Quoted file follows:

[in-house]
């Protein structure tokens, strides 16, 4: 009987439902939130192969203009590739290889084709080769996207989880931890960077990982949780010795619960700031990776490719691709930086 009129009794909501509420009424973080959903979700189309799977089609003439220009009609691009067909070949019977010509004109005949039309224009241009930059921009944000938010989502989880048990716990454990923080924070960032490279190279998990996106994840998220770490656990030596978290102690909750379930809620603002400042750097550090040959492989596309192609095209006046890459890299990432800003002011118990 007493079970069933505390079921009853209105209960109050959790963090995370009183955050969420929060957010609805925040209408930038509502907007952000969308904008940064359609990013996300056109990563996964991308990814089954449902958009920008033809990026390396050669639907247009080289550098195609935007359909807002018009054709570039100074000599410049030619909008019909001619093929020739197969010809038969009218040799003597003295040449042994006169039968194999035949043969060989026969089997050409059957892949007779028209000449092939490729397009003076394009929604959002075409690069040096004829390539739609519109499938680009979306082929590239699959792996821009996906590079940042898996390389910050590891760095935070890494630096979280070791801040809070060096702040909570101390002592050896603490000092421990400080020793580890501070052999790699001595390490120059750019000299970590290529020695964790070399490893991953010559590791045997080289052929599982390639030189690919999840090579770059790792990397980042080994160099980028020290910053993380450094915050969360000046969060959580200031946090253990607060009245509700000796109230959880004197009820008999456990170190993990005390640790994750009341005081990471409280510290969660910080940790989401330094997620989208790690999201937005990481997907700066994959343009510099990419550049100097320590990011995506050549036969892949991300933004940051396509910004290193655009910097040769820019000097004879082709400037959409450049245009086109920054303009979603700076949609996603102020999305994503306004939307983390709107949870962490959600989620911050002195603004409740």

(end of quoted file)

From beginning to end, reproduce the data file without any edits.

[in-house]
């Protein structure tokens, strides 16, 4: 009987439902939130192969203009590739290889084709080769996207989880931890960077990982949780010795619960700031990776490719691709930086 009129009794909501509420009424973080959903979700189309799977089609003439220009009609691009067909070949019977010509004109005949039309224009241009930059921009944000938010989502989880048990716990454990923080924070960032490279190279998990996106994840998220770490656990030596978290102690909750379930809620603002400042750097550090040959492989596309192609095209006046890459890299990432800003002011118990 007493079970069933505390079921009853209105209960109050959790963090995370009183955050969420929060957010609805925040209408930038509502907007952000969308904008940064359609990013996300056109990563996964991308990814089954449902958009920008033809990026390396050669639907247009080289550098195609935007359909807002018009054709570039100074000599410049030619909008019909001619093929020739197969010809038969009218040799003597003295040449042994006169039968194999035949043969060989026969089997050409059957892949007779028209000449092939490729397009003076394009929604959002075409690069040096004829390539739609519109499938680009979306082929590239699959792996821009996906590079940042898996390389910050590891760095935070890494630096979280070791801040809070060096702040909570101390002592050896603490000092421990400080020793580890501070052999790699001595390490120059750019000299970590290529020695964790070399490893991953010559590791045997080289052929599982390639030189690919999840090579770059790792990397980042080994160099980028020290910053993380450094915050969360000046969060959580200031946090253990607060009245509700000796109230959880004197009820008999456990170190993990005390640790994750009341005081990471409280510290969660910080940790989401330094997620989208790690999201937005990481997907700066994959343009510099990419550049100097320590990011995506050549036969892949991300933004940051396509910004290193655009910097040769820019000097004879082709400037959409450049245009086109920054303009979603700076949609996603102020999305994503306004939307983390709107949870962490959600989620911050002195603004409740």